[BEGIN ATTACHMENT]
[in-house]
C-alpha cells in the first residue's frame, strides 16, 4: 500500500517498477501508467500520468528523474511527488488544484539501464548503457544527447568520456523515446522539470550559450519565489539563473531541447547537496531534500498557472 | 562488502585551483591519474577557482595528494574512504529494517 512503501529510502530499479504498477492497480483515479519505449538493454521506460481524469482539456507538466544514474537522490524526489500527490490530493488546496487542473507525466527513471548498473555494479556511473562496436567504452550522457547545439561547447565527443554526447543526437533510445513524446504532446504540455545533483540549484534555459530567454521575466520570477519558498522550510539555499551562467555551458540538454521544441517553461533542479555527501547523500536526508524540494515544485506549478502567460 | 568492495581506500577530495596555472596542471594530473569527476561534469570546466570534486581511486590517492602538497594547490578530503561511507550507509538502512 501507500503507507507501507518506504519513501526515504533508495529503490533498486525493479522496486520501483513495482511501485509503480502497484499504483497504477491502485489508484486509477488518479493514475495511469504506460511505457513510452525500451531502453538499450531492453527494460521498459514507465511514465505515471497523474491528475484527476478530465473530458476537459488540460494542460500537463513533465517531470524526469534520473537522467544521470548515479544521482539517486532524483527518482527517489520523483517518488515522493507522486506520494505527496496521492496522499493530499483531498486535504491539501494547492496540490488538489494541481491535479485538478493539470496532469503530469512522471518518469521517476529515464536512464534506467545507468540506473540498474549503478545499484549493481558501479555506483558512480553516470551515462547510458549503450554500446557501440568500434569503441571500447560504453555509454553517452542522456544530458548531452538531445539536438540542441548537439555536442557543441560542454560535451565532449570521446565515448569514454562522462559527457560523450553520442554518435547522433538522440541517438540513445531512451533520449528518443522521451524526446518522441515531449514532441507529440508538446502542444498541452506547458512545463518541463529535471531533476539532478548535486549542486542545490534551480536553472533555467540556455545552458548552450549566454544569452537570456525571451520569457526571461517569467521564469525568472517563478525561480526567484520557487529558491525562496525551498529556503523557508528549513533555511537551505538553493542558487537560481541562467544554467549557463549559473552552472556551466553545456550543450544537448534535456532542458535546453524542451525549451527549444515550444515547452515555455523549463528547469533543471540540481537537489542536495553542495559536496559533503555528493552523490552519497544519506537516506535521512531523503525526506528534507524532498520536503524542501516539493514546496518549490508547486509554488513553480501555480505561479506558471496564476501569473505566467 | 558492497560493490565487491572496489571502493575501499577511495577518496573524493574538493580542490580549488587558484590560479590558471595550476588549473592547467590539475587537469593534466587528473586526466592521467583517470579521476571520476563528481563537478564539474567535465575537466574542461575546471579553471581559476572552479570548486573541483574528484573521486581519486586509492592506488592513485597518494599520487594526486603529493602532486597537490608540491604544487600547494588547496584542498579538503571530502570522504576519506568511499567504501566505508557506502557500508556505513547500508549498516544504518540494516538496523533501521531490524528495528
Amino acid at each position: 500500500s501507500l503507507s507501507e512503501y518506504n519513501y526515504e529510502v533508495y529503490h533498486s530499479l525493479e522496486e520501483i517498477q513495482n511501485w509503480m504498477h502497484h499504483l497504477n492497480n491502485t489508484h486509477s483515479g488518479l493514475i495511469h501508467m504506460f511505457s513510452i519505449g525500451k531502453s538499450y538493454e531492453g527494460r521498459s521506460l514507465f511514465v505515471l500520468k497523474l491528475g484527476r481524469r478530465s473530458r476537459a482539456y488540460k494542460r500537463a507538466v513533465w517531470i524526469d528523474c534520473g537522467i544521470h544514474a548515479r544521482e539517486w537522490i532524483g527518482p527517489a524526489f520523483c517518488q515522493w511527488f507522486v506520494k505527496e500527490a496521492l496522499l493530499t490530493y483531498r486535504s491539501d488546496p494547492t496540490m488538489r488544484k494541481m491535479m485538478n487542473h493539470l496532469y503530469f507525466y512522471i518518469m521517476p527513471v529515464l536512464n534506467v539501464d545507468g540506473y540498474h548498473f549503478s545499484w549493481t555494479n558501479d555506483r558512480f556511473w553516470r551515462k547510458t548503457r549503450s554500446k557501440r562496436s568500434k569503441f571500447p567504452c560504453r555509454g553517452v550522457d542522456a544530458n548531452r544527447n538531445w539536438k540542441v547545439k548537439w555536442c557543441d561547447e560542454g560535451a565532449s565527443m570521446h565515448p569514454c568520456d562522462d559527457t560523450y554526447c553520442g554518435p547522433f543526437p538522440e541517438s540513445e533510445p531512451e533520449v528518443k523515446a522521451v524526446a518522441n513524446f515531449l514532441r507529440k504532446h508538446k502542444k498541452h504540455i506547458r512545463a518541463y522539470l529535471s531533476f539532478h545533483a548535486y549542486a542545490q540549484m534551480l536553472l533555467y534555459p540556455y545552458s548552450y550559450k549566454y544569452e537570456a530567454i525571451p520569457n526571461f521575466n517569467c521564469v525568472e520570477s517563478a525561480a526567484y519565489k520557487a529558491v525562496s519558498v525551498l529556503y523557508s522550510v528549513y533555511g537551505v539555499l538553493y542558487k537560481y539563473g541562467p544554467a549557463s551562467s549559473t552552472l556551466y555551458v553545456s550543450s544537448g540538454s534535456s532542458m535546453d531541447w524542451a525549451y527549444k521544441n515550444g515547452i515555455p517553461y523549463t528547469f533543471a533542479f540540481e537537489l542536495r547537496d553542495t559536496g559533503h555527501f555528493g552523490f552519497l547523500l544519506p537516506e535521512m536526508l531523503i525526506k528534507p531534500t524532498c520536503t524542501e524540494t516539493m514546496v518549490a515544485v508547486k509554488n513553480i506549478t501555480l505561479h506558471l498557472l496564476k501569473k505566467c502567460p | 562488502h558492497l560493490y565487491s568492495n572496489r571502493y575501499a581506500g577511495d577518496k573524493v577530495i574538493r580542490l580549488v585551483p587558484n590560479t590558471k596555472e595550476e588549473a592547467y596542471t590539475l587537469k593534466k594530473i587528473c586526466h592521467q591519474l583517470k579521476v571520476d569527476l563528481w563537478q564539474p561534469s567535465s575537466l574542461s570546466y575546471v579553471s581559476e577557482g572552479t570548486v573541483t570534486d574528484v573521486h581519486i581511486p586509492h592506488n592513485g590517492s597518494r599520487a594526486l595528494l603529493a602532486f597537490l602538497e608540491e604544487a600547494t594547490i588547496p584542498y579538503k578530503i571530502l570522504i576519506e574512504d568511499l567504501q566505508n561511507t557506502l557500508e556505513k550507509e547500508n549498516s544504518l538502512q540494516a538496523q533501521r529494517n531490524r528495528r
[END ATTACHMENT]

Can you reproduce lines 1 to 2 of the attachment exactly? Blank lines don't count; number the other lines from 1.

[in-house]
C-alpha cells in the first residue's frame, strides 16, 4: 500500500517498477501508467500520468528523474511527488488544484539501464548503457544527447568520456523515446522539470550559450519565489539563473531541447547537496531534500498557472 | 562488502585551483591519474577557482595528494574512504529494517 512503501529510502530499479504498477492497480483515479519505449538493454521506460481524469482539456507538466544514474537522490524526489500527490490530493488546496487542473507525466527513471548498473555494479556511473562496436567504452550522457547545439561547447565527443554526447543526437533510445513524446504532446504540455545533483540549484534555459530567454521575466520570477519558498522550510539555499551562467555551458540538454521544441517553461533542479555527501547523500536526508524540494515544485506549478502567460 | 568492495581506500577530495596555472596542471594530473569527476561534469570546466570534486581511486590517492602538497594547490578530503561511507550507509538502512 501507500503507507507501507518506504519513501526515504533508495529503490533498486525493479522496486520501483513495482511501485509503480502497484499504483497504477491502485489508484486509477488518479493514475495511469504506460511505457513510452525500451531502453538499450531492453527494460521498459514507465511514465505515471497523474491528475484527476478530465473530458476537459488540460494542460500537463513533465517531470524526469534520473537522467544521470548515479544521482539517486532524483527518482527517489520523483517518488515522493507522486506520494505527496496521492496522499493530499483531498486535504491539501494547492496540490488538489494541481491535479485538478493539470496532469503530469512522471518518469521517476529515464536512464534506467545507468540506473540498474549503478545499484549493481558501479555506483558512480553516470551515462547510458549503450554500446557501440568500434569503441571500447560504453555509454553517452542522456544530458548531452538531445539536438540542441548537439555536442557543441560542454560535451565532449570521446565515448569514454562522462559527457560523450553520442554518435547522433538522440541517438540513445531512451533520449528518443522521451524526446518522441515531449514532441507529440508538446502542444498541452506547458512545463518541463529535471531533476539532478548535486549542486542545490534551480536553472533555467540556455545552458548552450549566454544569452537570456525571451520569457526571461517569467521564469525568472517563478525561480526567484520557487529558491525562496525551498529556503523557508528549513533555511537551505538553493542558487537560481541562467544554467549557463549559473552552472556551466553545456550543450544537448534535456532542458535546453524542451525549451527549444515550444515547452515555455523549463528547469533543471540540481537537489542536495553542495559536496559533503555528493552523490552519497544519506537516506535521512531523503525526506528534507524532498520536503524542501516539493514546496518549490508547486509554488513553480501555480505561479506558471496564476501569473505566467 | 558492497560493490565487491572496489571502493575501499577511495577518496573524493574538493580542490580549488587558484590560479590558471595550476588549473592547467590539475587537469593534466587528473586526466592521467583517470579521476571520476563528481563537478564539474567535465575537466574542461575546471579553471581559476572552479570548486573541483574528484573521486581519486586509492592506488592513485597518494599520487594526486603529493602532486597537490608540491604544487600547494588547496584542498579538503571530502570522504576519506568511499567504501566505508557506502557500508556505513547500508549498516544504518540494516538496523533501521531490524528495528